“Pretty soon, Charlie Plummer’s image will be ubiquitous,” predicts Ed Gibbs at Little White Lies. “The Boardwalk Empire regular, soon to be seen in Ridley Scott’s All the Money in the World (as John Paul Getty III), has a wise-beyond-his-years quality about him that grounds his nuanced performances. . . . Plummer’s performance, which is never less than assured, helps glue together the more disparate elements and characters of the film.”

“The coming-of-age tale has more in common tonally with Francis Ford Coppola’s teen movies The Outsiders and Rumble Fish than with Haigh’s previous films,” finds Kaleem Aftab at Cineuropa. “Alas, Lean on Pete falls at the final fence into a saccharine puddle, having raced on such good footing.”

Updates, 9/3: At the Film Stage, Rory O’Connor suggests that “for every Paris, Texas there is at least one This Must Be the Place. Andrew Haigh, whose films to this point have been drenched in the authenticity of his British midlands locales, might have fallen victim to this particular juju and gotten tipsy on all that rural iconography. Indeed, large portions of . . . Lean on Pete, while exquisitely photographed, are devoted to admiring those stunning vistas, but you might be left wondering what happened to the plot.”

“Plummer’s is one of the most striking breakthrough performances of the year,” writes Vanity Fair’s Richard Lawson. “He delivers it in a modest scale, though—befitting the rest of Lean on Pete’s spare simplicity.”

For Thomas Humphrey at ScreenAnarchy, “even if Haigh probably was really rather busy on a wide array exciting projects over the last few years, this is certainly a disappointing misfire from both him and Film4.”

Cineuropa’s posted a video interview with Sevigny (3’48”).

Update, 9/6: “Pete is no Balthazar, but Charley is some kind of Mouchette, even if Haigh never achieves a transcendent payoff thanks to some darker narrative turns that unforgivingly desert both,” writes Jay Kuehner for Cinema Scope.

Update, 9/8: “After 45 Years, Haigh proves once again how good he is at mixing genuine feelings (when two people truly connect, through friendship or love) and harsh cruelty (when life refuses to turn out the way we would want it to),” writes Erwan Desbois for the International Cinephile Society.

Updates, 9/15: “An unvarnished neorealist trudge, Lean on Pete unfolds unsparingly and unsentimentally,” writes A. A. Dowd at the A.V. Club. “I grimly admired the crushing way that it sidesteps romantic baloney at almost every turn, including subverting whatever assumptions we might have about the ultimate role Buscemi’s surrogate father figure might play. What we’re watching, ultimately, is less ‘boy and his horse’ than ‘boy and the one emblem of purpose keeping him from tumbling into an abyss of despair.’”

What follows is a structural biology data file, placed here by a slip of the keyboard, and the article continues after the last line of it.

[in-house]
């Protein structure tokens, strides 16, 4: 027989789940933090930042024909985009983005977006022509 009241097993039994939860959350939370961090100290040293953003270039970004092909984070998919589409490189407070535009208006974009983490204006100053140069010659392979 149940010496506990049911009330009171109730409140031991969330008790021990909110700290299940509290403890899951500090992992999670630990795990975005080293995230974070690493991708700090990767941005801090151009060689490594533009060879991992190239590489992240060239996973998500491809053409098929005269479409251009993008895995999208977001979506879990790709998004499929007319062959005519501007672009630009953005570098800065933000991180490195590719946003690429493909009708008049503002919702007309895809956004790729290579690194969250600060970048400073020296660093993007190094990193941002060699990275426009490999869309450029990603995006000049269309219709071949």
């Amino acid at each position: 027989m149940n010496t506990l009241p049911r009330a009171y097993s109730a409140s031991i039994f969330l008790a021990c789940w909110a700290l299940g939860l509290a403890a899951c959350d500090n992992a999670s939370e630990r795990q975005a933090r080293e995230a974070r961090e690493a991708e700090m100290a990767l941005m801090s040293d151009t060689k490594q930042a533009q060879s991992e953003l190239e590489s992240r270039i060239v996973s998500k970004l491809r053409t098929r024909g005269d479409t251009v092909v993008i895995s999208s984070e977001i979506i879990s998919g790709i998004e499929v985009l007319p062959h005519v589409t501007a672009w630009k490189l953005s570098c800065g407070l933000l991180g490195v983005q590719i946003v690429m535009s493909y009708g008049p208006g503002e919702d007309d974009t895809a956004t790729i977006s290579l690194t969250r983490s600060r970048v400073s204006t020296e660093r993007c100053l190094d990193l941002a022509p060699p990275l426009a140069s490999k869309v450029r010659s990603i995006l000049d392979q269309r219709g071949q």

It’s “a contemplative portrait of American loneliness and financial struggle that ends up more like Kelly Reichardt’s Wendy and Lucy than The Black Stallion,” writes Michael Koresky for Film Comment. “Haigh never makes like he wants to impress, forgoing big, standalone shots and self-conscious compositions, instead allowing the images to simply move the story along from one location to the next. Also refreshingly, he completely avoids anthropomorphizing the animal in any way: it’s noteworthy how studiously he leaves out any horse reaction shots, never leading the audience to buy into Lean on Pete’s essential ‘spirit’ or adorability.”

“And then,” writes Paul O’Callaghan for Sight & Sound, “a moment of blissful catharsis, as we observe our hero’s literal first steps on the road to recovery. The choice of accompanying song—a cover of R. Kelly’s ‘The World’s Greatest’ by Bonnie ‘Prince’ Billy (aka Old Joy star Will Oldham)—is inspired. Stripping away the original’s bells and whistles, Oldham transforms a saccharine pop tune into a soaring folk ballad. So it is that Haigh has rearranged the building blocks of mawkish teen melodrama into a bracing and bittersweet coming-of-age fable.”

Update, 9/24: “A particular standout sequence finds Charley’s father (Travis Fimmel) synechdochally apologizing that he only has a few dollars to give his son while he’s out of town, a moment that absolutely wrecks you with its unassuming authenticity,” writes Luke Gorham at In Review Online. “This is cause for frustration, then, as the film’s final third indulges in more histrionic tics, a la The Diary of a Teenage Girl. Had Haigh not established such lofty expectations with his two previous films, criticisms here would likely be less keenly felt. Lean on Pete remains an affecting, if faltering, diversion.”